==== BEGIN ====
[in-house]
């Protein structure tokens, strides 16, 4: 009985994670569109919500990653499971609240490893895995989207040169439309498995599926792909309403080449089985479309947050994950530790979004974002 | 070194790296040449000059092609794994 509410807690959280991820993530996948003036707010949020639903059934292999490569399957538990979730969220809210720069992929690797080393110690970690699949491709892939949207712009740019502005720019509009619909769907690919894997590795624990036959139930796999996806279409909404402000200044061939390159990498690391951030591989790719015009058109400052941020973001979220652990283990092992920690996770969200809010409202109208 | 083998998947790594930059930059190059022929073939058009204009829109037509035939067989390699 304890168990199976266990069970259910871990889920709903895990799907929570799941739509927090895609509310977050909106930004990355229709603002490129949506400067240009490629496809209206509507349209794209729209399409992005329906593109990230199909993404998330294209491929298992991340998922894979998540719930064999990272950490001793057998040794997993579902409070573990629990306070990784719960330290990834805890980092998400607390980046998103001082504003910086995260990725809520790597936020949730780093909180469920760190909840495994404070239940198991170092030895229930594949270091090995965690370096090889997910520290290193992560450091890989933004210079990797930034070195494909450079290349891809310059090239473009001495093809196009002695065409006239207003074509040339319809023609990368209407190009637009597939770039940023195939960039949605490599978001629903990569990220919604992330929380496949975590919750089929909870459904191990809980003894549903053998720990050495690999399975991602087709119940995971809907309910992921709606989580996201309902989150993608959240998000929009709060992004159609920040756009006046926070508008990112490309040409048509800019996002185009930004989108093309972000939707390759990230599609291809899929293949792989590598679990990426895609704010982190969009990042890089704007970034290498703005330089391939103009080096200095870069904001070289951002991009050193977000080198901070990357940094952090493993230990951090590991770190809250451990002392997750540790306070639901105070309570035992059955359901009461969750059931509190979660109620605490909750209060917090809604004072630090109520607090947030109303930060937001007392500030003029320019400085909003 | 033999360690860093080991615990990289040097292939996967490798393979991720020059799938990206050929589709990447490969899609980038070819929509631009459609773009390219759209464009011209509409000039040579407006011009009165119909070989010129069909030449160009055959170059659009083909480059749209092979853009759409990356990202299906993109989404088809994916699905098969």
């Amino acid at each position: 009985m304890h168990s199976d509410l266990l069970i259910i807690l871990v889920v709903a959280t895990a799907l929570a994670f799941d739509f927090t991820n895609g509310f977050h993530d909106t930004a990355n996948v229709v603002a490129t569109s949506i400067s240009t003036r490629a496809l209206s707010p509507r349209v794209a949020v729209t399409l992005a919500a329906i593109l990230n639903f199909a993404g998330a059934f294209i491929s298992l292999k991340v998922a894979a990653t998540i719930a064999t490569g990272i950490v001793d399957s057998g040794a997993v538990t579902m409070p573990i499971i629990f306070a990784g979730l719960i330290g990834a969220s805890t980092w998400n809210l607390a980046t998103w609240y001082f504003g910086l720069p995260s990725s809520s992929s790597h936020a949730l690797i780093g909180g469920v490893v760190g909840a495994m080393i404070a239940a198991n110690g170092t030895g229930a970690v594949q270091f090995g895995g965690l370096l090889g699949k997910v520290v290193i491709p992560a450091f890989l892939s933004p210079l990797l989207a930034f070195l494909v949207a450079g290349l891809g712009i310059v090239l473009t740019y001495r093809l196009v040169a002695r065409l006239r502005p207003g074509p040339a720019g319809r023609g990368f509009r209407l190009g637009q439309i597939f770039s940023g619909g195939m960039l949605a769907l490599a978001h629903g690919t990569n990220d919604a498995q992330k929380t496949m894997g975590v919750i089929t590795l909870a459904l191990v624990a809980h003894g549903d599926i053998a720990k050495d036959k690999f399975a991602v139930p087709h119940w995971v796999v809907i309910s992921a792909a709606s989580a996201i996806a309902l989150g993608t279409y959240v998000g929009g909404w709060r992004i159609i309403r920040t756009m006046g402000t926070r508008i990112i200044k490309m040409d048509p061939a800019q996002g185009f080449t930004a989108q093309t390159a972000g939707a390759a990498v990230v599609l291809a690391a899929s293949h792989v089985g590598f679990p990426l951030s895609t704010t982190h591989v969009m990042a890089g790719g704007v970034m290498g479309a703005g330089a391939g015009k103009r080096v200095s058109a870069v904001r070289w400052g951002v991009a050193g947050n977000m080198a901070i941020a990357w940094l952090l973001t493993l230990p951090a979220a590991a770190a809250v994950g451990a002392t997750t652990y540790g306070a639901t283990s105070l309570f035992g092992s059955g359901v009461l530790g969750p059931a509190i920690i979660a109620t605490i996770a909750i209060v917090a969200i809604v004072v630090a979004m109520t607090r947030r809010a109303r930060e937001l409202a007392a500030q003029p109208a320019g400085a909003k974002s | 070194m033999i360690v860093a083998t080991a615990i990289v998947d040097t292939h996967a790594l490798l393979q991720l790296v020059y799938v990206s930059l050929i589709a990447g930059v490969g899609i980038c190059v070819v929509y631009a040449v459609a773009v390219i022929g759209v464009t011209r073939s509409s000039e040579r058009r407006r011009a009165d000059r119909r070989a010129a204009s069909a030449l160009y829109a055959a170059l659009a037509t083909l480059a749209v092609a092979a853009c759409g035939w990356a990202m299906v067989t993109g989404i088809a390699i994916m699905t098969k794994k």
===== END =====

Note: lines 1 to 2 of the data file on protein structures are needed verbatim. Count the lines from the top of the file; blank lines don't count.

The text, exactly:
[in-house]
């Protein structure tokens, strides 16, 4: 009985994670569109919500990653499971609240490893895995989207040169439309498995599926792909309403080449089985479309947050994950530790979004974002 | 070194790296040449000059092609794994 509410807690959280991820993530996948003036707010949020639903059934292999490569399957538990979730969220809210720069992929690797080393110690970690699949491709892939949207712009740019502005720019509009619909769907690919894997590795624990036959139930796999996806279409909404402000200044061939390159990498690391951030591989790719015009058109400052941020973001979220652990283990092992920690996770969200809010409202109208 | 083998998947790594930059930059190059022929073939058009204009829109037509035939067989390699 304890168990199976266990069970259910871990889920709903895990799907929570799941739509927090895609509310977050909106930004990355229709603002490129949506400067240009490629496809209206509507349209794209729209399409992005329906593109990230199909993404998330294209491929298992991340998922894979998540719930064999990272950490001793057998040794997993579902409070573990629990306070990784719960330290990834805890980092998400607390980046998103001082504003910086995260990725809520790597936020949730780093909180469920760190909840495994404070239940198991170092030895229930594949270091090995965690370096090889997910520290290193992560450091890989933004210079990797930034070195494909450079290349891809310059090239473009001495093809196009002695065409006239207003074509040339319809023609990368209407190009637009597939770039940023195939960039949605490599978001629903990569990220919604992330929380496949975590919750089929909870459904191990809980003894549903053998720990050495690999399975991602087709119940995971809907309910992921709606989580996201309902989150993608959240998000929009709060992004159609920040756009006046926070508008990112490309040409048509800019996002185009930004989108093309972000939707390759990230599609291809899929293949792989590598679990990426895609704010982190969009990042890089704007970034290498703005330089391939103009080096200095870069904001070289951002991009050193977000080198901070990357940094952090493993230990951090590991770190809250451990002392997750540790306070639901105070309570035992059955359901009461969750059931509190979660109620605490909750209060917090809604004072630090109520607090947030109303930060937001007392500030003029320019400085909003 | 033999360690860093080991615990990289040097292939996967490798393979991720020059799938990206050929589709990447490969899609980038070819929509631009459609773009390219759209464009011209509409000039040579407006011009009165119909070989010129069909030449160009055959170059659009083909480059749209092979853009759409990356990202299906993109989404088809994916699905098969």